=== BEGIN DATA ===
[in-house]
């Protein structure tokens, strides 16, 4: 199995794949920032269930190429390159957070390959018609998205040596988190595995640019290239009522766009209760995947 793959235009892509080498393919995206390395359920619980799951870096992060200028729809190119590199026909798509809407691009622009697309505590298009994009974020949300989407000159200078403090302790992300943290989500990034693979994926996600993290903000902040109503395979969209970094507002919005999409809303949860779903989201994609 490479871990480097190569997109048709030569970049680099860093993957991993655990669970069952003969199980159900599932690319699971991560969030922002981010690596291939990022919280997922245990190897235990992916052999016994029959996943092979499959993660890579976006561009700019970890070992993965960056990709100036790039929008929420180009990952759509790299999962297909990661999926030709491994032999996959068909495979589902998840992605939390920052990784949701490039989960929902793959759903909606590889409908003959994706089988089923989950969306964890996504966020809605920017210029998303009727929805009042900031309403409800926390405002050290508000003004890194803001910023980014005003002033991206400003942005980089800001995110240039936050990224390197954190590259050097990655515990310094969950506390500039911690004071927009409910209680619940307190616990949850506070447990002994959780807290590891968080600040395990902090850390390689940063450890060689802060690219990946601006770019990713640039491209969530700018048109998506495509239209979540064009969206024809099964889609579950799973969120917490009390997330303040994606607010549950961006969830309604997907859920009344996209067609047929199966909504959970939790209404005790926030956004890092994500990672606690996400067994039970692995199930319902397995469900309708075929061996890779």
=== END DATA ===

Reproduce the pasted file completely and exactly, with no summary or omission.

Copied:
[in-house]
């Protein structure tokens, strides 16, 4: 199995794949920032269930190429390159957070390959018609998205040596988190595995640019290239009522766009209760995947 793959235009892509080498393919995206390395359920619980799951870096992060200028729809190119590199026909798509809407691009622009697309505590298009994009974020949300989407000159200078403090302790992300943290989500990034693979994926996600993290903000902040109503395979969209970094507002919005999409809303949860779903989201994609 490479871990480097190569997109048709030569970049680099860093993957991993655990669970069952003969199980159900599932690319699971991560969030922002981010690596291939990022919280997922245990190897235990992916052999016994029959996943092979499959993660890579976006561009700019970890070992993965960056990709100036790039929008929420180009990952759509790299999962297909990661999926030709491994032999996959068909495979589902998840992605939390920052990784949701490039989960929902793959759903909606590889409908003959994706089988089923989950969306964890996504966020809605920017210029998303009727929805009042900031309403409800926390405002050290508000003004890194803001910023980014005003002033991206400003942005980089800001995110240039936050990224390197954190590259050097990655515990310094969950506390500039911690004071927009409910209680619940307190616990949850506070447990002994959780807290590891968080600040395990902090850390390689940063450890060689802060690219990946601006770019990713640039491209969530700018048109998506495509239209979540064009969206024809099964889609579950799973969120917490009390997330303040994606607010549950961006969830309604997907859920009344996209067609047929199966909504959970939790209404005790926030956004890092994500990672606690996400067994039970692995199930319902397995469900309708075929061996890779």